Massachusetts Daily Collegian

A free and responsible press serving the UMass community since 1890

A free and responsible press serving the UMass community since 1890

Massachusetts Daily Collegian

A free and responsible press serving the UMass community since 1890

Massachusetts Daily Collegian

You are not your major

Every day college students are faced with that inevitable question: What is your major? It seems that whenever we try to get to know someone, that is the first thing we ask. Based on the answer, we might look for some common ground, or we might say, “Oh, that’s tough,” or “Really? I took a class on in high school.”

Marsha Gelin/Collegian
Marsha Gelin/Collegian

But it seems these days that majors have become a defining characteristic of a person’s personality. History majors are often asked, “So you’re going to teach?” and, as a journalism major, people often ask me, “Oh…what are you going to do with that? How are you going to write for a paper if newspapers are becoming less prevalent in today’s society?”

I guess I can’t blame them for that. When someone tells me they are a biology major, I wonder if they are going pre-med. But that is not to say that I assume they are going pre-med; I just think of that as a possibility. It seems, for the most part, that the general public has some sort of assumption about each major. It is important for people to remember that it is in fact a big world out there.

In college my dad majored in history, then political science, then journalism and then communications; he had some difficulty in making up his mind. Now he manages a bookstore. My mom majored in psychology and got her masters in school counseling.  Now she runs her own business managing association companies. I have no doubt that whatever my parents learned in college helped them in their careers today, but do you really think that people went around asking, “Oh, you’re majoring in psychology? So do you think you’re going to do association management, maybe?”

The future is not as predictable as some people would like it to be. We take comfort in the idea that our degrees will place us into a directly related career, but that is all it is – a matter of comfort. I’m not saying that I’ll get out of college and wonder, “Okay, what now?” I’m sure that I will have some sort of idea of what career I would like to pursue, but I know that I might end up somewhere else despite my plans.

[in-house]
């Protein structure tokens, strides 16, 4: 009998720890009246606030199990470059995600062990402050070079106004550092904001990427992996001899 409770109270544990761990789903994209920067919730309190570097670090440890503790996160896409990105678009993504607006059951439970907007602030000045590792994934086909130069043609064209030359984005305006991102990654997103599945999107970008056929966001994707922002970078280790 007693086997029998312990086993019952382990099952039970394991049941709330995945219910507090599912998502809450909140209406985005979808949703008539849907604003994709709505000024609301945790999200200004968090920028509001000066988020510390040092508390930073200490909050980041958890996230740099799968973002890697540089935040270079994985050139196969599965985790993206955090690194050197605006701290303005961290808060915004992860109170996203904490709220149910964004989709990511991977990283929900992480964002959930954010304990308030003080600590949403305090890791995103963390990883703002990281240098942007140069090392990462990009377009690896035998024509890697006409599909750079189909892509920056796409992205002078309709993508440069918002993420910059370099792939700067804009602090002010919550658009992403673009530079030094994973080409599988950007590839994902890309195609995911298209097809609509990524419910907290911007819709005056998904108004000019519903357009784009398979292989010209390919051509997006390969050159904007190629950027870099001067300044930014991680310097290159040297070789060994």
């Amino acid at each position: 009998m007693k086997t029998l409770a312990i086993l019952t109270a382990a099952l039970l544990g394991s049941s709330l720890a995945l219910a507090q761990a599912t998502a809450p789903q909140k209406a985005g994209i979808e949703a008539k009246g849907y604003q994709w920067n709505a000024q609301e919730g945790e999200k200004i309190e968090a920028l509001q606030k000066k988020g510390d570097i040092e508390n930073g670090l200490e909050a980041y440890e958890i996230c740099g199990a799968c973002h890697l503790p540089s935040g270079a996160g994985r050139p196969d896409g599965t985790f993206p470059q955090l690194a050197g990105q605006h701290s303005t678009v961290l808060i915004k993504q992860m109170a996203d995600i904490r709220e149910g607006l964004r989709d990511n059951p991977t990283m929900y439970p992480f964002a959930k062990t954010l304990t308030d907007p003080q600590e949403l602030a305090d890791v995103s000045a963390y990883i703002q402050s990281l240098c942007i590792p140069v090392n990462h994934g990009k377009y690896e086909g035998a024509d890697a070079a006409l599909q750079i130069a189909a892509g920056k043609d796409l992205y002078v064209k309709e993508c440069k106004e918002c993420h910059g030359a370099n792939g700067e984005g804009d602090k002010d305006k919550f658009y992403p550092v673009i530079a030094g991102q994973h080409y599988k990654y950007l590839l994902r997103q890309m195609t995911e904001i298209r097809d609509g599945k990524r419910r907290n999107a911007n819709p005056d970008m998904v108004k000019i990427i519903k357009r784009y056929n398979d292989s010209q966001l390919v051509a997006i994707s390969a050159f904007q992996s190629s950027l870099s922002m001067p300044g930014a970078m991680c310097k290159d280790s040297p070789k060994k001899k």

Relatives, administrators, teachers and probably many others might become frustrated when you announce that you are unsure. What they do not understand, however, is that they are just as confused as you are – you are just being honest. When people ask what I want to do with my major, I respond, “Public relations – or at least that’s what I tell people so that they can have an answer.”

People find uncertainty to be an uncomfortable experience. I, however, think uncertainty is liberating.

Unfortunately, like many popular news stories, a lot of people are more interested in you if you are easy-to-read. Magazines everywhere will feature Kim Kardashian’s wedding, yet mention nothing about international issues facing the world today For many, it is just so much easier to read about the Kardashians. This type of thinking prevails in our daily lives. It’s easier to understand someone if only they had a major, a favorite movie or band, a hometown, a name, anything. But is easier always better? Not to my knowledge.

My common answer to most questions is, “I don’t know,” but I do not see that as a bad thing. It is not an inner conflict or insecurity, as some might assume. My preferences or choice of major are not who I am. If you really want to figure me out, I guess you could say that I am a girl with many varying interests, unable to ever settle upon one specific answer. The world is too big for settling.

Katie McKenna is a Collegian columnist and can be reached at [email protected].


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    DanSep 14, 2011 at 8:33 am

    Thanks for this column; you’ve communicated an important lesson. Let’s hope freshman read it.